The $350 billion plan to make college more affordable unveiled by Democratic candidate Hillary Clinton Aug. 10 takes a page from the left wing of her party, but it also champions an idea gaining traction on the right: holding schools liable when a student’s education doesn’t pay off.
The notion that schools should pay some sort of penalty if their students fare poorly in the marketplace is a sharp departure from the status quo in which schools receive about $140 billion a year in federal financial aid with few strings attached.
But the growing economic imperative for people to earn a college degree, combined with the rapidly rising U.S. student debt of $1.3 trillion, has generated enormous political pressure to hold schools accountable for the education they are selling.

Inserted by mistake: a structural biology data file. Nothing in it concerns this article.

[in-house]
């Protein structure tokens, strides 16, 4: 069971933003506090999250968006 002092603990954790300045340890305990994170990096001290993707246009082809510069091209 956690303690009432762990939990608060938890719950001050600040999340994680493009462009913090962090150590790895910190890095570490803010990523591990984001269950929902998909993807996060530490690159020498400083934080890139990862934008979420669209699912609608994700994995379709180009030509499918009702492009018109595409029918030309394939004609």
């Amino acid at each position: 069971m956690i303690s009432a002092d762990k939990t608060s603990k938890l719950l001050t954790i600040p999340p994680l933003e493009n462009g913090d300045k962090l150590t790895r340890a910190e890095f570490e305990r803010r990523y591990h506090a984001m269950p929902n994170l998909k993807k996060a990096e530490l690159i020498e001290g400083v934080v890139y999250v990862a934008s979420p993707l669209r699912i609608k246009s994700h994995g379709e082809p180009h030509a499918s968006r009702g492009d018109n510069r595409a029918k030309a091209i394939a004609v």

“We will make sure colleges and universities have more skin in the game if they load students up with debt or programs that don’t lead to good-paying jobs. Students and taxpayers should not be the only ones left holding the bag. Colleges deserve a certain amount of responsibility,” Mrs. Clinton said at a campaign event here on Monday.
“We will crack down on predatory schools, lenders, and bill collectors. If you defraud students, overcharge veterans or mislead borrowers, we’re going to do everything we can to hold you accountable and stop you,” she added.
Currently, colleges and universities with student-loan default rates that exceed 30% for three straight years or 40% for one year risk losing eligibility for federal student loans.
But if schools don’t cross that threshold, there are few other penalties for having higher-than-average default rates.
About 1,800 of the nation’s roughly 6,000 colleges have a three-year default rate above 15%, and nearly 200 have default rates just shy of 30%, according to a white paper released earlier this year by Sen. Lamar Alexander (R., Tenn.), chairman of the Senate Education Committee.
Read more at the Wall Street Journal.